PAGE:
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What is the Office of Children’s Issues?

The Office of Children’s Issues (CA/OCS/CI) is part of the Department of State’s Bureau of Consular Affairs, and comes under the Directorate of Overseas Citizens Services. It was established in 1994.

The Office is responsible for assisting parents whose children are the victims of international parental child abduction. In most cases, our goal is the child’s prompt return to his or her habitual residence in the U.S. We also try to facilitate regular parental contact with a child in a foreign country, either in conjunction with simultaneously seeking the child’s return or, based on the parent’s request, as a goal in and of itself. We also help parents who fear that their child may be abducted abroad by the other parent.

In carrying out our mission, we work closely with U.S. Embassies and consulates abroad, other U.S. state, federal and local agencies, foreign governments, and the National Center for Missing and Exploited Children (NCMEC). This coordination is an important resource we offer to parents in seeking their child’s return, or in maintaining contact.

CA/OCS/CI serves as the U.S. Central Authority for the Hague Convention on the Civil Aspects of International Child Abduction. This involves helping parents file and pursue an application for their child’s return, or for access to their child, through the foreign Central Authority or, where feasible, directly to a foreign court. Since 1995, NCMEC has been our partner in meeting our obligations under the Treaty by handling cases involving children abducted to the U.S. from other Hague treaty countries.

In addition, CA/OCS/CI also provides information to U.S. citizens concerning international adoptions, and coordinates the Department’s policies on intercountry adoptions.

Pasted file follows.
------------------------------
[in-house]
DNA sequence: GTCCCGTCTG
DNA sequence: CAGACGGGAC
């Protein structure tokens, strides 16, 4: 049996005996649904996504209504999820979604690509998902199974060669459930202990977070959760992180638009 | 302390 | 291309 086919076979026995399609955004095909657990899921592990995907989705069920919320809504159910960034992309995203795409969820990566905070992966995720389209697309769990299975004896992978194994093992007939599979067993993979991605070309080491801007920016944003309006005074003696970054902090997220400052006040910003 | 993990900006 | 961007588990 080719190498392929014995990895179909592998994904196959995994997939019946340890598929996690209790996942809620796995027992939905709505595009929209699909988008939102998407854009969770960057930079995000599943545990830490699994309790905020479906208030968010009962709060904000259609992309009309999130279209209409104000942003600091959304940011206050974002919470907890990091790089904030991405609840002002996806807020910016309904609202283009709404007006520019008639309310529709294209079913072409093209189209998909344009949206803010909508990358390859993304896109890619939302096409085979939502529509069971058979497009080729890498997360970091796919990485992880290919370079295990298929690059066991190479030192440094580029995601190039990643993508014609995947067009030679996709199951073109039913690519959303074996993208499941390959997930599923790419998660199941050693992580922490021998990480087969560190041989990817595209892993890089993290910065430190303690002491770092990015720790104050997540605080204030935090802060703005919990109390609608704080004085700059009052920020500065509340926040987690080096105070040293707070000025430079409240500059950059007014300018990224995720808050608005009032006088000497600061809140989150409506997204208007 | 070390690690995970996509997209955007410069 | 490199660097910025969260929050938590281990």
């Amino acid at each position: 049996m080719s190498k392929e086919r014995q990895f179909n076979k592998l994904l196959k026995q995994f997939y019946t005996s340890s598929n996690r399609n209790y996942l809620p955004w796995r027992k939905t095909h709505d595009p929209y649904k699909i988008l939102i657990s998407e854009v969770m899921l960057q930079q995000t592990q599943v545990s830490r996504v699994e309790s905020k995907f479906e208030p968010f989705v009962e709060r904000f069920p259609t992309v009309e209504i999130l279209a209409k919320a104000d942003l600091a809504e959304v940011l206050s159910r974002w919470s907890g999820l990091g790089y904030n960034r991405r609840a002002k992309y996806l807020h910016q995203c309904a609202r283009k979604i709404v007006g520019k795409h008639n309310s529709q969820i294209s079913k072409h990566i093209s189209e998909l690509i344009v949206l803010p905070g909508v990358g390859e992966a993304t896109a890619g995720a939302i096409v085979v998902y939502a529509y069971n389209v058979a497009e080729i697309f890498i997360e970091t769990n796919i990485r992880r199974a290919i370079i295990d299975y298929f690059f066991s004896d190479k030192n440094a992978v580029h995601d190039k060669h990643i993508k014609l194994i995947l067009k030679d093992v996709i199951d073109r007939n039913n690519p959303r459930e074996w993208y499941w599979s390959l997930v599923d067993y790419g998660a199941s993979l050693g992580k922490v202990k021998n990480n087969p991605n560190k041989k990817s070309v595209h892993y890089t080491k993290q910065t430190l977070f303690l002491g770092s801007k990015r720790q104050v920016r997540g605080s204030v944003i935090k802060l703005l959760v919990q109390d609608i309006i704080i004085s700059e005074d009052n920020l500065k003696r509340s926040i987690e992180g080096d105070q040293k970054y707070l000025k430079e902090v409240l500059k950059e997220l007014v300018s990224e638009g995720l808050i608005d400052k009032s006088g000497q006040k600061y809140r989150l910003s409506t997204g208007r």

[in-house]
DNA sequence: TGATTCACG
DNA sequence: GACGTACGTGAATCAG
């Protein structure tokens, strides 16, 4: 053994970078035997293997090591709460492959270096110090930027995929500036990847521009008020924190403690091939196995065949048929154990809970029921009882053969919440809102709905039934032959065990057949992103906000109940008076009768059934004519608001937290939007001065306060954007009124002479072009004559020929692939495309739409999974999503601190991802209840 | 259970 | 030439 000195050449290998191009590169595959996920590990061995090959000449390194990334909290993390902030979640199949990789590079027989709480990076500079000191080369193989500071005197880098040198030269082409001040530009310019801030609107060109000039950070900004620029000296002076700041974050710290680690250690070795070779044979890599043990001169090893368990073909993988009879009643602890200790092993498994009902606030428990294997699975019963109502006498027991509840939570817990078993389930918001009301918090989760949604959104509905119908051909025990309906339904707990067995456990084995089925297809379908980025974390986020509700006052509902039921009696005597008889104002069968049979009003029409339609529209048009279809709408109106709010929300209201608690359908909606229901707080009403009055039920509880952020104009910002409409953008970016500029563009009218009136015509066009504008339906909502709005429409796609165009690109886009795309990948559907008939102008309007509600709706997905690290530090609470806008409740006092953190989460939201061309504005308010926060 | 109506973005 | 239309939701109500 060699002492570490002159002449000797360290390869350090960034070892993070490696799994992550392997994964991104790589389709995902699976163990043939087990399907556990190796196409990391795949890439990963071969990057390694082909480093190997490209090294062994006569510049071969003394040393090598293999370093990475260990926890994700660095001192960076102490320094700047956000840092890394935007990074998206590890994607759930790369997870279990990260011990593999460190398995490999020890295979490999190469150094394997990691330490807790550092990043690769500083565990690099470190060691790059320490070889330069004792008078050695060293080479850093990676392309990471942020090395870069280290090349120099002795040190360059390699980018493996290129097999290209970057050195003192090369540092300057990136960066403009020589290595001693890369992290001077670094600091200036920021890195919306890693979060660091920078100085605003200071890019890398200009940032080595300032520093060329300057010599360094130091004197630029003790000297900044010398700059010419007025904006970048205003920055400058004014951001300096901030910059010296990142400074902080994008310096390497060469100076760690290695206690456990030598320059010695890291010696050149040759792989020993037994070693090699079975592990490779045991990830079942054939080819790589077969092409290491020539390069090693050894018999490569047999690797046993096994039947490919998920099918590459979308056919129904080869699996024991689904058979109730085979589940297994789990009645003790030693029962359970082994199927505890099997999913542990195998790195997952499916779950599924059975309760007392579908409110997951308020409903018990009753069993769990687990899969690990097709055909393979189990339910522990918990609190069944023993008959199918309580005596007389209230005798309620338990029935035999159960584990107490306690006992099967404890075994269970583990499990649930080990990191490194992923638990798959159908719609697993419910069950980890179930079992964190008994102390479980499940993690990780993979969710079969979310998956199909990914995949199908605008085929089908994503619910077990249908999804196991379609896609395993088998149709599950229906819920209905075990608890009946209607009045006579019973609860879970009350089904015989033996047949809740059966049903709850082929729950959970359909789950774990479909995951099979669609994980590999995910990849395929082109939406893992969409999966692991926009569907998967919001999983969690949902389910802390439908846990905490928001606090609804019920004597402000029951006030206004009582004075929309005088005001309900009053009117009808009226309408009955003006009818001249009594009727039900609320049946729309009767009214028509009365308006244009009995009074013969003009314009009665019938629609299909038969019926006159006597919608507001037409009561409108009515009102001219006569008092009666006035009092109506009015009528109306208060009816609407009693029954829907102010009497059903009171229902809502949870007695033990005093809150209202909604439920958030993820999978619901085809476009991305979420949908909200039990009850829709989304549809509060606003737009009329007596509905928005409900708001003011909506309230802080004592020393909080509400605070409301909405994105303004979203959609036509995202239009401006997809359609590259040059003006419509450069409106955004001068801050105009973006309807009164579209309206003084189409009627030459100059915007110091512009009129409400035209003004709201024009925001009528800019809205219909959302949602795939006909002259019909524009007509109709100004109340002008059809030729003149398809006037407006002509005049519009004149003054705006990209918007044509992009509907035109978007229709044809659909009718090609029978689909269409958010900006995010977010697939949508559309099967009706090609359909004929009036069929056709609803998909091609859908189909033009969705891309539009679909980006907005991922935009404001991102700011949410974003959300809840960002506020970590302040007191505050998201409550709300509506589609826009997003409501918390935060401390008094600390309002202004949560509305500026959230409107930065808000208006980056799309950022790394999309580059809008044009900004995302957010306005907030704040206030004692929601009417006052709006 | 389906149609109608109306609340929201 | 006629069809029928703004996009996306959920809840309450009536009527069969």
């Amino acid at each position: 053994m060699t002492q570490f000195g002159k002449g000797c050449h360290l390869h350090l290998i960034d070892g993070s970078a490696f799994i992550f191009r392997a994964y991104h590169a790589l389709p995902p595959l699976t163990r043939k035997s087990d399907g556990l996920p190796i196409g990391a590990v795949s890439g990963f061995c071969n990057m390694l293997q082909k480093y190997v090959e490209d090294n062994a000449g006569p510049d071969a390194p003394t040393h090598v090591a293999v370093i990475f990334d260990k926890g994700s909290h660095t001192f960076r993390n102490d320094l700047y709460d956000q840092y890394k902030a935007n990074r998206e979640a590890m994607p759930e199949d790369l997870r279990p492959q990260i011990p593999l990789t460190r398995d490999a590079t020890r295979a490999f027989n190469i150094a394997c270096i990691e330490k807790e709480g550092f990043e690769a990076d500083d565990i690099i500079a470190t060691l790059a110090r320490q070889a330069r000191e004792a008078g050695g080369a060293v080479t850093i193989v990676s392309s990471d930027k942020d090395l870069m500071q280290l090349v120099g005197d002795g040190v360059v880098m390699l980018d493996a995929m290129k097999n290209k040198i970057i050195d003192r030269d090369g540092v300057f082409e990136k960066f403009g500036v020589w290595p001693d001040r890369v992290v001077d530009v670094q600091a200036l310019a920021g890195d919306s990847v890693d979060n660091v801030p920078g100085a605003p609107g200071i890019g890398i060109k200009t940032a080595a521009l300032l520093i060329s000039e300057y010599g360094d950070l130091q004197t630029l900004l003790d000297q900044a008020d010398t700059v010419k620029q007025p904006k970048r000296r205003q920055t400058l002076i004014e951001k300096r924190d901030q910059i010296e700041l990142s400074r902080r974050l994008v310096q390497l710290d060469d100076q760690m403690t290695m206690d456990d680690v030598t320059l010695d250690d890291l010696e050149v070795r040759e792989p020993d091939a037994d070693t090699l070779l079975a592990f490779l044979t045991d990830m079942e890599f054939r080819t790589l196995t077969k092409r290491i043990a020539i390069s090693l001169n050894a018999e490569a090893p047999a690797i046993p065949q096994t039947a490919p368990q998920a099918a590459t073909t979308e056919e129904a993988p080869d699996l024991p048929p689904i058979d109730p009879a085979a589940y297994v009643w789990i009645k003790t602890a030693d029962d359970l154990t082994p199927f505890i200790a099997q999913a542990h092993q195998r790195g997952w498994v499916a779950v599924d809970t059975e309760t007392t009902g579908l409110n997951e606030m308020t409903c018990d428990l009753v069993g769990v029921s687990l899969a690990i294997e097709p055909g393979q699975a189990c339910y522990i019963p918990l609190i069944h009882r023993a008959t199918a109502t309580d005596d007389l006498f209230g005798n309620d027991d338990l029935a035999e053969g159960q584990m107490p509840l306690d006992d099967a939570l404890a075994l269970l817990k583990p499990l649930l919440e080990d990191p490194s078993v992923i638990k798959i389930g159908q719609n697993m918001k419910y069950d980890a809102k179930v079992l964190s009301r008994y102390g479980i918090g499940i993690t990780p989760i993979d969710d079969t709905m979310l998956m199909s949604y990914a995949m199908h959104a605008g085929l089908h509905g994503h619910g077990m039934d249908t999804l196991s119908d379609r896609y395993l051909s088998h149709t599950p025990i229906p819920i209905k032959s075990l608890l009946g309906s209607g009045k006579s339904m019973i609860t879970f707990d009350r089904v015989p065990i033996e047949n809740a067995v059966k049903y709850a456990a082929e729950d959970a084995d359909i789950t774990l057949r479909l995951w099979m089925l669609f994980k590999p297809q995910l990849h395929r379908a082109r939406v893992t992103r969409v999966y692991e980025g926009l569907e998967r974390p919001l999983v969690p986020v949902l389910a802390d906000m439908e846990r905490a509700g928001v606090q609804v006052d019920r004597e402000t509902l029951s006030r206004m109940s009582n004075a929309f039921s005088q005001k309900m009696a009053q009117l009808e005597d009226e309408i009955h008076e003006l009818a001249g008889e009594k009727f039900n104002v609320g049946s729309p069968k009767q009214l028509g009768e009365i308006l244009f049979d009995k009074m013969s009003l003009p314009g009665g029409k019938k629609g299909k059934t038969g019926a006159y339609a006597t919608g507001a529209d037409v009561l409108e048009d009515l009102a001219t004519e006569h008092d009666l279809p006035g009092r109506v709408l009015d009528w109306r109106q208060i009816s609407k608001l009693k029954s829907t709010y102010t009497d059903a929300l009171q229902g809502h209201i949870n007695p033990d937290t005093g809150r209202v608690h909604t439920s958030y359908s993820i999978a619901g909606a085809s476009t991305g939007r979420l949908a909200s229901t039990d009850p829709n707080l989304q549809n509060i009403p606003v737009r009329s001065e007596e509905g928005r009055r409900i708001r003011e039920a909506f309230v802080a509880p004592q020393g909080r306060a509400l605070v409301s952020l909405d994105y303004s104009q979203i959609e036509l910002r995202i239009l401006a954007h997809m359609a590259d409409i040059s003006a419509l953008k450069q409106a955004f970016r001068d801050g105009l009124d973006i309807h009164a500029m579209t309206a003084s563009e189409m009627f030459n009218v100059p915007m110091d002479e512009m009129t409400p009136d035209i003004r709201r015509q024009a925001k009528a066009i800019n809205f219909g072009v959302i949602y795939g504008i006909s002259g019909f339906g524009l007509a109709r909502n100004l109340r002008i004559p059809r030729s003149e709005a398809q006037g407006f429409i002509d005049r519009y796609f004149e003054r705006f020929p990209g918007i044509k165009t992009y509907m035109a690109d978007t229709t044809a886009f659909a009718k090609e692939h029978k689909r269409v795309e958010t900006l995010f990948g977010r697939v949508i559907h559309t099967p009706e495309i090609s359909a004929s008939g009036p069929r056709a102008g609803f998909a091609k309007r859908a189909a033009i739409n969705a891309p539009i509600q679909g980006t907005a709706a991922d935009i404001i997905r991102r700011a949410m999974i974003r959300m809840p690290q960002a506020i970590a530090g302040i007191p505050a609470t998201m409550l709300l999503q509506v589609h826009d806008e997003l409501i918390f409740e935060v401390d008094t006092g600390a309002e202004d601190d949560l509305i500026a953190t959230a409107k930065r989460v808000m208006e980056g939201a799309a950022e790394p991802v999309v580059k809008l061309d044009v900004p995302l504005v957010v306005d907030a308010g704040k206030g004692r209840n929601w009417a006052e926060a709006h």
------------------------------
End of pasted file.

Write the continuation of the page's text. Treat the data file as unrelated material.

What is the composition of CA/OCS/CI’s Abduction Unit?

The Abduction Unit consists of twelve country officers, a unit chief, and three administrative employees, all of whom work directly with left-behind parents. Country officers all have consular training and experience. In addition, the unit also has a separate Prevention Team that provides guidance and support to parents who fear the possibility of international parental child abduction.

What do you mean when you talk about “access?”

When we refer to “access,” we are talking about one of two types of contact with a child:

Parental Access:

The Hague Convention (Article 21) calls on Central Authorities to facilitate parental access, but does not provide for specific procedures or remedies (unlike returns).

Access cases, whether pursued under the Hague Convention or not, are therefore handled in accordance with local laws pertaining to custody and visitation.

Consular access is covered by the Vienna Convention on Consular Relations. This allows consular officers to seek access to a child through welfare/whereabouts visits. In addition to ascertaining the child’s welfare and safety, we use these visits to pursue routine parent/child contact whenever feasible.

What is the Department doing to improve interagency coordination (particularly with the Department of Justice) on developing strategies for recovering abducted or wrongfully retained children?